Czechoslovakia’s Tatra stands out from the rest of the badge-engineered Third World cars. Founded in 1850 as a producer of horse-drawn carriages, Tatra eventually branched out into railroad cars. Then, inspired by the purchase of an 1897 Benz, Tatra showcased its first vehicle in Vienna. Austrian engineer Hans Ledwinka’s involvement with that car led to Tatra’s introduction of the Type A in 1900. This time, Hans was completely responsible for its engineering and design.
However, Ledwinka’s crowning achievement was the 1933 Tatra T77, an aerodynamic, rear-engined sedan built on a tube-steel chassis. More notable features were a 3.4-liter air-cooled V-8 with overhead valves and hemispherical heads, independent suspension, and liberal use of lightweight magnesium alloys for the motor, suspension, and body.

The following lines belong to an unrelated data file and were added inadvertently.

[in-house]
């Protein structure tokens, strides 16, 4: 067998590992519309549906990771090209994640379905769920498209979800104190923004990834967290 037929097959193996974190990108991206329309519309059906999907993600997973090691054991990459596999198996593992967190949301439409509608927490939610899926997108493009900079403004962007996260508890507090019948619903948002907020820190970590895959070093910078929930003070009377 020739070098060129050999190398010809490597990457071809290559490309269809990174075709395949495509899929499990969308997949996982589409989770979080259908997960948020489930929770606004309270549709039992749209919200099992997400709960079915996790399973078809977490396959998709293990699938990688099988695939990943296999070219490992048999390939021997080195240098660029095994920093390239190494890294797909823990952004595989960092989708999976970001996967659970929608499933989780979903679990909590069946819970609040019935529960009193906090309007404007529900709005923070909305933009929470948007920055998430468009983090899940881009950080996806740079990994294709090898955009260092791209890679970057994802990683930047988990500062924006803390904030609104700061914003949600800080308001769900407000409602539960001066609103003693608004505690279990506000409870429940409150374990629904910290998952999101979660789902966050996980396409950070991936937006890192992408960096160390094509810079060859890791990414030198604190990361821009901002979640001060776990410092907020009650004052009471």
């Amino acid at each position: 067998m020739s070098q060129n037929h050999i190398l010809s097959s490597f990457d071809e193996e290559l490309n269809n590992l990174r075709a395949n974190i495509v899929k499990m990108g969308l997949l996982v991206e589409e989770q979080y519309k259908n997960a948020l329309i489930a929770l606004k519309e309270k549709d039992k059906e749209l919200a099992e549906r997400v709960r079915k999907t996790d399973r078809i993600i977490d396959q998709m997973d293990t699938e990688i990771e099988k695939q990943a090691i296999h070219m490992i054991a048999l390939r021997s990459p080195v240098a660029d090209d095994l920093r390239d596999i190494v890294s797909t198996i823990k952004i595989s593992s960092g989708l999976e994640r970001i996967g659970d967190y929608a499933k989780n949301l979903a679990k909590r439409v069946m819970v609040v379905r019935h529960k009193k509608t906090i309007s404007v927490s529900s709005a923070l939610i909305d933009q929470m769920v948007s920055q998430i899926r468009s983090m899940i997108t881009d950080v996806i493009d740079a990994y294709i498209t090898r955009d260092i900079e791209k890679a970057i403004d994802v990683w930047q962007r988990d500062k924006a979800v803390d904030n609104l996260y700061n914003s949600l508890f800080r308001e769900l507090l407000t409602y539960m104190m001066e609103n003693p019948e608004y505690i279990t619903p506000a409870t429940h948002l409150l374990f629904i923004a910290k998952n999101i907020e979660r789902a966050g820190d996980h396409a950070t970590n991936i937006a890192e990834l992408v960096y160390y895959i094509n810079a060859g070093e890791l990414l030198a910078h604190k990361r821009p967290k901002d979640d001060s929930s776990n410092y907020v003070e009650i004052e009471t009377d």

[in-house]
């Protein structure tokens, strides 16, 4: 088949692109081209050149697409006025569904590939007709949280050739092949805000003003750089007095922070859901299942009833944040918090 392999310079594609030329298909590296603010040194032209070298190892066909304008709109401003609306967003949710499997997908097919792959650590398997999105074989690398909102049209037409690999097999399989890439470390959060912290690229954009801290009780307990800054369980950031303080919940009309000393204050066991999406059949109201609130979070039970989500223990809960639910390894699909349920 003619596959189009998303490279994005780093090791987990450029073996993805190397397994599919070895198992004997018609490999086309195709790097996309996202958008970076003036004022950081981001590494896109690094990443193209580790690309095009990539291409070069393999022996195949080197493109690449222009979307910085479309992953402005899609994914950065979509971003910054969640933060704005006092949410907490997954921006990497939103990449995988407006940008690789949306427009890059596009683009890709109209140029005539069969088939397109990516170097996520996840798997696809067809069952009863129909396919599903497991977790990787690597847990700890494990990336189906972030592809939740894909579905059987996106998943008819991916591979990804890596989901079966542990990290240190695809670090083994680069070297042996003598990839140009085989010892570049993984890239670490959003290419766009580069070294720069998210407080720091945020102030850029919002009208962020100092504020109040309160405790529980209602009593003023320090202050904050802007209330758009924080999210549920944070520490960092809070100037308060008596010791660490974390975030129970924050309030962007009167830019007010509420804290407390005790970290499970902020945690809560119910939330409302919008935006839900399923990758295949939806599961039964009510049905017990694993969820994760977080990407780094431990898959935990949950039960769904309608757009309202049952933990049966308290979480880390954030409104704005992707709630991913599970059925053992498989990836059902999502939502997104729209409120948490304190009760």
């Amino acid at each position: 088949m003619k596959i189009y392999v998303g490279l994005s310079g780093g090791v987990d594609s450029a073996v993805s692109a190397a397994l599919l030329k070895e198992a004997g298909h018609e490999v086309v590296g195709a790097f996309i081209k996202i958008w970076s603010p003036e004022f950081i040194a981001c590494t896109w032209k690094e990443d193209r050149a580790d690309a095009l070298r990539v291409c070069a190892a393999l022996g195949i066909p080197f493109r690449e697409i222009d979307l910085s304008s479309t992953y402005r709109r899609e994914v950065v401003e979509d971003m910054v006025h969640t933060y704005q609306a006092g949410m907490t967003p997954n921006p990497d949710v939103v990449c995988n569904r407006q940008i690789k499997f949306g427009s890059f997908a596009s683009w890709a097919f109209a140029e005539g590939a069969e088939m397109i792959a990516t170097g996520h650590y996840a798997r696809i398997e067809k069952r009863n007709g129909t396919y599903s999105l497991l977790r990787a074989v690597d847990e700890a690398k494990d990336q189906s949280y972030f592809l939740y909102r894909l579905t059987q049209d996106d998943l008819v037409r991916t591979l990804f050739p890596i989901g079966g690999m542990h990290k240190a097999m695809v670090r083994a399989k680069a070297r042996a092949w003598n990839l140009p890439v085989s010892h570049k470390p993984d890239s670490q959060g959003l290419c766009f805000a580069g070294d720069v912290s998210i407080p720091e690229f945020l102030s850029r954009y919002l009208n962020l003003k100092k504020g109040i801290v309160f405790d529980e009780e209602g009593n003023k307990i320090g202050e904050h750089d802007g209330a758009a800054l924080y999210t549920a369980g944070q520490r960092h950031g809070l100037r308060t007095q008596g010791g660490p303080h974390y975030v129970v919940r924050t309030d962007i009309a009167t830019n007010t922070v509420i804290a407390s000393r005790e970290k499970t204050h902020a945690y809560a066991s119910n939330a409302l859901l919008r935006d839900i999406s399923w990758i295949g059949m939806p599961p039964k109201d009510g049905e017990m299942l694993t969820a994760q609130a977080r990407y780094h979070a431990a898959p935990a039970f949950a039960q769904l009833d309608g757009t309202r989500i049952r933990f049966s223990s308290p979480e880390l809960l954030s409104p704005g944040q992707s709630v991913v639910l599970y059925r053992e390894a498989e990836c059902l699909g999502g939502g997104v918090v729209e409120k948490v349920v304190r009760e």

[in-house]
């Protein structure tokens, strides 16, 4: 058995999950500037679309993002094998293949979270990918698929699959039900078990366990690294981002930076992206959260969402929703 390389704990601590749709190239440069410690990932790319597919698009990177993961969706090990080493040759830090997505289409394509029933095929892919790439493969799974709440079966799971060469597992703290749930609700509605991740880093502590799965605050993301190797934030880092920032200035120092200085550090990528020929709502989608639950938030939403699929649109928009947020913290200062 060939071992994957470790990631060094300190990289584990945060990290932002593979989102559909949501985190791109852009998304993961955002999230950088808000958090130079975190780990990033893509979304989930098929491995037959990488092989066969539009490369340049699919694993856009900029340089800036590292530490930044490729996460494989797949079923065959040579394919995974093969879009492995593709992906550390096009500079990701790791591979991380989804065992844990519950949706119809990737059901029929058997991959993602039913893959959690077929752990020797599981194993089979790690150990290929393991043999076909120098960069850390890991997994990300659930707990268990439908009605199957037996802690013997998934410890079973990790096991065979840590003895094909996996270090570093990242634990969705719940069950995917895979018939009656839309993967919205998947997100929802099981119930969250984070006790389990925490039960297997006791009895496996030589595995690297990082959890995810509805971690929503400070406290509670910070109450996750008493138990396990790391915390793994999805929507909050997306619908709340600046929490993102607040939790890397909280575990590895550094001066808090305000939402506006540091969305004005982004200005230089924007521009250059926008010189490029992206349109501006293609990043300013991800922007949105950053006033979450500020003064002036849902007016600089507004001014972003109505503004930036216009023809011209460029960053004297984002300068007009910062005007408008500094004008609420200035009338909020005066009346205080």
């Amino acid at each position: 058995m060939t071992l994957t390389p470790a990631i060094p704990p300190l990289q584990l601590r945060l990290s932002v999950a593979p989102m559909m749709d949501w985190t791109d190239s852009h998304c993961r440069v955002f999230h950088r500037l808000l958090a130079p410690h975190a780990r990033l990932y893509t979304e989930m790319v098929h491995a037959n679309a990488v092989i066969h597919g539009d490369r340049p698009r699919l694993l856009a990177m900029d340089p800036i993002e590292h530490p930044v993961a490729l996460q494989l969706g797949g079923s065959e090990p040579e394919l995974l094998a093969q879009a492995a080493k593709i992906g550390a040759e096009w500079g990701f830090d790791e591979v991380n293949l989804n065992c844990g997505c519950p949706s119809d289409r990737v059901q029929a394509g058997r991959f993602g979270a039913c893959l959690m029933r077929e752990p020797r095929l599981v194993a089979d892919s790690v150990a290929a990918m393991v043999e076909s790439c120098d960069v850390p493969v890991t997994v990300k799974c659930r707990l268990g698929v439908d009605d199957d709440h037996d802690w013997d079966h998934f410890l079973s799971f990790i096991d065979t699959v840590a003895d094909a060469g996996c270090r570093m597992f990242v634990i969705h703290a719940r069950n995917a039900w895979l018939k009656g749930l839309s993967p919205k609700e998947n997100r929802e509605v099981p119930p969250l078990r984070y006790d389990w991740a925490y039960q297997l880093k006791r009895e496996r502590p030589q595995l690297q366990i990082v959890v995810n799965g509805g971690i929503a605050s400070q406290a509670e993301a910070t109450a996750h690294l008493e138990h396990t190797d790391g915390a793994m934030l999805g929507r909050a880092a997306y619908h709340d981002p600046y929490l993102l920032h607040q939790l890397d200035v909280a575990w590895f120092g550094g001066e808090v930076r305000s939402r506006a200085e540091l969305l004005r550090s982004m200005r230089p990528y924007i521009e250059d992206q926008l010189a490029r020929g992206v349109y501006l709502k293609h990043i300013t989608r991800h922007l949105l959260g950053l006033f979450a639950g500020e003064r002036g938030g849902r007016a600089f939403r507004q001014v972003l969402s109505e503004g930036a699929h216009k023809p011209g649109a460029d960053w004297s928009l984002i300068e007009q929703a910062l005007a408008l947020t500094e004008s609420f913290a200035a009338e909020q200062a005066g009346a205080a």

The T603 Model was allocated only to senior members of the political and industrial establishments. A third of the T603 production was exported to the central and eastern European countries as well as to Cuba and China. Former Cuban President Fidel Castro is believed to have owned a white T603, sales to private individuals were not normally possible, although a few T603’s appear to have been privately owned in East Germany. During the car’s twenty-year production run, 20,422 cars were built, mostly by hand. The T603 was replaced by the T613 in 1974.
This example is presented in generally good condition. It passed the Italian MOT recently, in July 2017, and is ready to be used. It arrived in Italy in the 90s and is offered here with its Italian registration and the ASI certification.